Did this February seem particularly dreary everywhere, or just in rainy LA? There’s been so much rain on the West Coast that it’s felt a bit like Ireland—very green and very, very damp! Dublin, Ireland is also the setting of the only book we finished this month: Conversations With Friends by Sally Rooney. It may not have kept up with our New Years reading resolution, but this fantastic novel was everything I want in a rainy-day read: with great dialogue and vivid images that make the reader feel not only that you’re in the story, but oh!—how much you’d like to step into the rooms with them.
Rooney is hailed as “the first great millennial novelist”—and this reader would be hard-pressed to disagree, having devoured the book once in a weekend only to immediately flip back to page 1 and begin rereading. The novel focuses on four characters—Frances and Bobbi, Nick and Melissa—though the book’s title seems to alternate between questioning and tongue-in-cheek. Are they friends, lovers, rivals, or some utterly murky combination? The precarious but deep intimacies between these four characters anchor Conversations With Friends.
The narrator, Frances, is our central character in the foursome, and utterly compelling, in turns issuing clever flirtations, cool-yet-vulnerable retorts, and precise—at times sharp, at times poignant—observations about the world on-the-page that seem ever-relevant to the world off it. She and Bobbi are in their early twenties, performing spoken word at open mics and vaguely attending university in Dublin. At one such open mic, they meet Melissa—a writer and photographer who gives off the impression of being vaguely older, more adult and more successful. The younger women are gradually drawn into Melissa’s world, and Frances’ reluctant envy of and admiration for Melissa’s husband, Nick, similarly gradually gives way to their affair.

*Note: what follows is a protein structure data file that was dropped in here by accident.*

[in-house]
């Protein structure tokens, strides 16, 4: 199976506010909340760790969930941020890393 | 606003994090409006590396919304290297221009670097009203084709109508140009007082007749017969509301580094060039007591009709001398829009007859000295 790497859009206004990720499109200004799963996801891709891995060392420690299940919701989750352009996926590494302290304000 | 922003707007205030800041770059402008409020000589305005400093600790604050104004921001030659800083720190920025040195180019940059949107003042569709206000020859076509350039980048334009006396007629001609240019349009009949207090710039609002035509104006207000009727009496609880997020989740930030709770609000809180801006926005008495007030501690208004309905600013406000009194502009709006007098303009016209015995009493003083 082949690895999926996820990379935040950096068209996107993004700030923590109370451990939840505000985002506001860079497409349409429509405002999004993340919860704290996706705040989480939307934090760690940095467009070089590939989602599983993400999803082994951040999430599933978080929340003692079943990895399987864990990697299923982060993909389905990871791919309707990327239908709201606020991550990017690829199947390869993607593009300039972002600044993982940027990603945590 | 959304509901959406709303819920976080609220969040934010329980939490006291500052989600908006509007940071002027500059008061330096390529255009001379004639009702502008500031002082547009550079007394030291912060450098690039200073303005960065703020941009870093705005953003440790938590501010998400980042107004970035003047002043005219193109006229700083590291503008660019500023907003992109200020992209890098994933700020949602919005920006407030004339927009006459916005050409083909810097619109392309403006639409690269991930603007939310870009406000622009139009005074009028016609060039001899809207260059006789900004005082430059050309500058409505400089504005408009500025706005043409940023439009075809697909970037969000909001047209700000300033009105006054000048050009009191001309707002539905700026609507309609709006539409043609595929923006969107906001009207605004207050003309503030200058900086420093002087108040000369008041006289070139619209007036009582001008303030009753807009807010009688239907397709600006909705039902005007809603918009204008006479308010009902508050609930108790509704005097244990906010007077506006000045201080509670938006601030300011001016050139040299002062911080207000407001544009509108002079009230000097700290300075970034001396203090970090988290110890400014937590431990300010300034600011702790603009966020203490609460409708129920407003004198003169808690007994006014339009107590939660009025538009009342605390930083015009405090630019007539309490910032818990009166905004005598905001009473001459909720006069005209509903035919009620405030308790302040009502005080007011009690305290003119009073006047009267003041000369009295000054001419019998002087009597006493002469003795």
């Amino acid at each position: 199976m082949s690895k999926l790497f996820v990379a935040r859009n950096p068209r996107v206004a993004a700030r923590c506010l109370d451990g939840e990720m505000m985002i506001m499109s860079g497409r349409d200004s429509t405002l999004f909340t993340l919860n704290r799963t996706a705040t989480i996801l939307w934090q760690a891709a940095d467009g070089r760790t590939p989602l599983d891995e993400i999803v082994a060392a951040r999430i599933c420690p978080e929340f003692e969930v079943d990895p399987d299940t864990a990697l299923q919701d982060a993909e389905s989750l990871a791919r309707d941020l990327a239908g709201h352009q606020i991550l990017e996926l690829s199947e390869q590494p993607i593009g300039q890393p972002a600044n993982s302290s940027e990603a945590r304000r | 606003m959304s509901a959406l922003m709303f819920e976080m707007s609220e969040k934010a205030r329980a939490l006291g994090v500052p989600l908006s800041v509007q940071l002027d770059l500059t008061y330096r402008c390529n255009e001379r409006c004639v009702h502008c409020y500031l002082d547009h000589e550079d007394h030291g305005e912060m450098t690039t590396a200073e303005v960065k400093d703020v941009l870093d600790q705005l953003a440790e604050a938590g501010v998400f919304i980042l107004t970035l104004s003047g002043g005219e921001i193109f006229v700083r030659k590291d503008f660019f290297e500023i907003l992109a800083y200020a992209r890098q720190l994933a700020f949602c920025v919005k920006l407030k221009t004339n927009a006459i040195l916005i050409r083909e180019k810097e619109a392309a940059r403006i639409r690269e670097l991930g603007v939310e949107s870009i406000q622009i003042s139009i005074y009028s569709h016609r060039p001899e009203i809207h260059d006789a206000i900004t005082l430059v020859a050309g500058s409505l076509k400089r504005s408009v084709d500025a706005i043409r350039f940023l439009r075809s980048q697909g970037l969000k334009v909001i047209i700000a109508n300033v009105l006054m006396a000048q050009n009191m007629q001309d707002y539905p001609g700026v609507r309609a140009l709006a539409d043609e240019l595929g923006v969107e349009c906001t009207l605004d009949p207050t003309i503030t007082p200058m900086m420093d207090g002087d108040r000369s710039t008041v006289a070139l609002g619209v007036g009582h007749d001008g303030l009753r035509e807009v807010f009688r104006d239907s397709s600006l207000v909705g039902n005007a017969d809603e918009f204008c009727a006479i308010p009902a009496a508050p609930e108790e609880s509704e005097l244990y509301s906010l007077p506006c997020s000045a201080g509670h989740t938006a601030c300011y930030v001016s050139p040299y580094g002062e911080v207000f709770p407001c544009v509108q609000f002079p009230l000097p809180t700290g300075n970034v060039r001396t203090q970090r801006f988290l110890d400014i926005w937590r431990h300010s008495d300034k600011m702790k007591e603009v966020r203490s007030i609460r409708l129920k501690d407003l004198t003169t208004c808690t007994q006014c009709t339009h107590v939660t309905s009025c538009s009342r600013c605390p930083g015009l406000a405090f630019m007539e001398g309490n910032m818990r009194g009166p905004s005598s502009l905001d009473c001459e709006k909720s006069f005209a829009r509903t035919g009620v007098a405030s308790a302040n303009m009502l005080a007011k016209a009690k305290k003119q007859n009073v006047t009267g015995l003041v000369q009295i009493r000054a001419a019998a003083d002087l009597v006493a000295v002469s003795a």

It’s clear Frances often feels shadowed by her best friend, Bobbi—Frances, watching Bobbi and Nick, or Nick and Melissa, seems to imagine the connections between the rest more interesting, more exciting than her connections with each of them—and it’s the interpersonal connections, and misconceptions like this, which drive the story forward in an utterly engaging way. The novel’s press kit sums it nicely:
Desperate to reconcile her inner life to the desires and vulnerabilities of her body, Frances’s intellectual certainties begin to yield to something new: a painful and disorienting way of living from moment to moment. Written with gem-like precision and marked by a sly sense of humor, Conversations with Friends is wonderfully alive to the pleasures and dangers of youth, and the messy edges of female friendship.
The style and tone of Conversations With Friends feel similar to Zadie Smith’s in NW: observant and precise, at times indifferent, and completely, deliciously pleasurable to read.